Not so long ago when I was shopping, I accidentally bought two Radox shower gels. I say “accidentally”: they were on special offer — two for the price of one, or bogof if you prefer. Please do.
Usually, I’d just buy the supermarket’s own brands, because it’s only soap, isn’t it? Why pay for Sara Lee’s enormous advertising budget? (They also own Felix, Chock Full’o’Nuts and Wonderbra, by the way, and well over 100 other heavily advertised brands.)
Buy in haste; repent at leisure. Radox Refresh smells like pine disinfectant, and Radox Active smells like grapefruit, an odour that has always reminded me of urine.
I had previously noticed that my usual shower soap was alleged to come “with natural extracts”. I suppose the alternative would have to be unnatural extracts, although I’m not sure exactly what that would mean.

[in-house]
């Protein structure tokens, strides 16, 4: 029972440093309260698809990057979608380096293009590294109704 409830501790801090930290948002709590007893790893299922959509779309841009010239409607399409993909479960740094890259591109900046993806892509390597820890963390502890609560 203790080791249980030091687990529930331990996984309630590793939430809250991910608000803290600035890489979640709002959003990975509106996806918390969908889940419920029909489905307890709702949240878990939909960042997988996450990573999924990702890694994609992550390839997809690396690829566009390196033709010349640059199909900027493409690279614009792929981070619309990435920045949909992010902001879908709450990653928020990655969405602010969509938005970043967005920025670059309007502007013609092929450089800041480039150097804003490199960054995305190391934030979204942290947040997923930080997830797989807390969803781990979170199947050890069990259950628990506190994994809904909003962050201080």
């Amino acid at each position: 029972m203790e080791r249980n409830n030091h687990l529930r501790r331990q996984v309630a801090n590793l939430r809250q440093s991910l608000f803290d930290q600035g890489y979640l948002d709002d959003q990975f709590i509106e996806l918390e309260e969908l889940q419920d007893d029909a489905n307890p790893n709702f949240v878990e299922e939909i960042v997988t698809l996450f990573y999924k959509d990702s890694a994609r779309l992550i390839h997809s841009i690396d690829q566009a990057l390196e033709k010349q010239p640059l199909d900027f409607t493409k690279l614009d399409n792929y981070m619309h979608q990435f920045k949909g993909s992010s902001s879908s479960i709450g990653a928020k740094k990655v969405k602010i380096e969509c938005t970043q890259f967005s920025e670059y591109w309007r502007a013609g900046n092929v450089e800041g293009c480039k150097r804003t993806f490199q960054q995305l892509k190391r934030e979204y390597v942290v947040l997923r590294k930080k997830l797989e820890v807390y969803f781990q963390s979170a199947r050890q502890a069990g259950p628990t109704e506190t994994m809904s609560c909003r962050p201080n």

A careful perusal of the long list of ingredients (I’m nerdy like that) revealed “magnolia biondii extract” about half-way down. Since the ingredients have to be listed in order of quantity, that must mean that there’s a very small amount of magnolia in it.
Which is very slightly worrying. There’s a popular misconception that “natural” equals “good”. That’s why they have “natural” on the front label, and all the chemical names in tiny writing on the back. But if you think plant extracts are good for you, try some nice belladonna tea or henbane beer.
The main ingredient of most commercial soap products is sodium lareth sulfate. There was a ridiculous urban myth about it circulating on the Internet recently, but in fact, it’s been tested to death, and it’s 100% safe. And 100% unnatural. That magnolia extract, though. Is it good for you? Does it do anything at all? I just don’t know.